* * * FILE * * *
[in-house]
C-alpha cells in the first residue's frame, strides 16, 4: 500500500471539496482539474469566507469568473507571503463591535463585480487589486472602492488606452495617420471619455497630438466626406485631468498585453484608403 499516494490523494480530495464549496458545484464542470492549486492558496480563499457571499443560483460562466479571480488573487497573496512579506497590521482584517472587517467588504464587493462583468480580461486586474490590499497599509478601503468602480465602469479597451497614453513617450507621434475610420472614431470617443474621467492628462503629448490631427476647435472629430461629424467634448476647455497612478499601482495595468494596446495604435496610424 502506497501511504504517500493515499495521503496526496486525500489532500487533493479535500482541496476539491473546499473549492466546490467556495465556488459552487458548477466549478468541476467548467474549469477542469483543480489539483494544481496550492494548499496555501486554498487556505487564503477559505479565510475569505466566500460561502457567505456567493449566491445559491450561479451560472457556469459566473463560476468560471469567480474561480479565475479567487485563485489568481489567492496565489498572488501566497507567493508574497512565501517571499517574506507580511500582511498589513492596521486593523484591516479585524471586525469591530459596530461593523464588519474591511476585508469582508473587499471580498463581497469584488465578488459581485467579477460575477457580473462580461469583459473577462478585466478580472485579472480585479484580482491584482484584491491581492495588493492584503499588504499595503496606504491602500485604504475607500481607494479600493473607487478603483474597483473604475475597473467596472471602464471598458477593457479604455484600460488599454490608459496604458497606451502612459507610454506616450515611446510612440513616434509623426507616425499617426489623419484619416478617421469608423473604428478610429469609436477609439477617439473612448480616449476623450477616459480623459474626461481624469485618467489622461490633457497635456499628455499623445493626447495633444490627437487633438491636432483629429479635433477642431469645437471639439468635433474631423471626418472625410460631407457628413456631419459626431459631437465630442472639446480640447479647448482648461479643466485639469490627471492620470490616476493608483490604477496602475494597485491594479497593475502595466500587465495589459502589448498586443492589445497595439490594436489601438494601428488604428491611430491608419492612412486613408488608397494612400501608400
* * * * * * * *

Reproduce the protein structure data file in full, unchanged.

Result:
[in-house]
C-alpha cells in the first residue's frame, strides 16, 4: 500500500471539496482539474469566507469568473507571503463591535463585480487589486472602492488606452495617420471619455497630438466626406485631468498585453484608403 499516494490523494480530495464549496458545484464542470492549486492558496480563499457571499443560483460562466479571480488573487497573496512579506497590521482584517472587517467588504464587493462583468480580461486586474490590499497599509478601503468602480465602469479597451497614453513617450507621434475610420472614431470617443474621467492628462503629448490631427476647435472629430461629424467634448476647455497612478499601482495595468494596446495604435496610424 502506497501511504504517500493515499495521503496526496486525500489532500487533493479535500482541496476539491473546499473549492466546490467556495465556488459552487458548477466549478468541476467548467474549469477542469483543480489539483494544481496550492494548499496555501486554498487556505487564503477559505479565510475569505466566500460561502457567505456567493449566491445559491450561479451560472457556469459566473463560476468560471469567480474561480479565475479567487485563485489568481489567492496565489498572488501566497507567493508574497512565501517571499517574506507580511500582511498589513492596521486593523484591516479585524471586525469591530459596530461593523464588519474591511476585508469582508473587499471580498463581497469584488465578488459581485467579477460575477457580473462580461469583459473577462478585466478580472485579472480585479484580482491584482484584491491581492495588493492584503499588504499595503496606504491602500485604504475607500481607494479600493473607487478603483474597483473604475475597473467596472471602464471598458477593457479604455484600460488599454490608459496604458497606451502612459507610454506616450515611446510612440513616434509623426507616425499617426489623419484619416478617421469608423473604428478610429469609436477609439477617439473612448480616449476623450477616459480623459474626461481624469485618467489622461490633457497635456499628455499623445493626447495633444490627437487633438491636432483629429479635433477642431469645437471639439468635433474631423471626418472625410460631407457628413456631419459626431459631437465630442472639446480640447479647448482648461479643466485639469490627471492620470490616476493608483490604477496602475494597485491594479497593475502595466500587465495589459502589448498586443492589445497595439490594436489601438494601428488604428491611430491608419492612412486613408488608397494612400501608400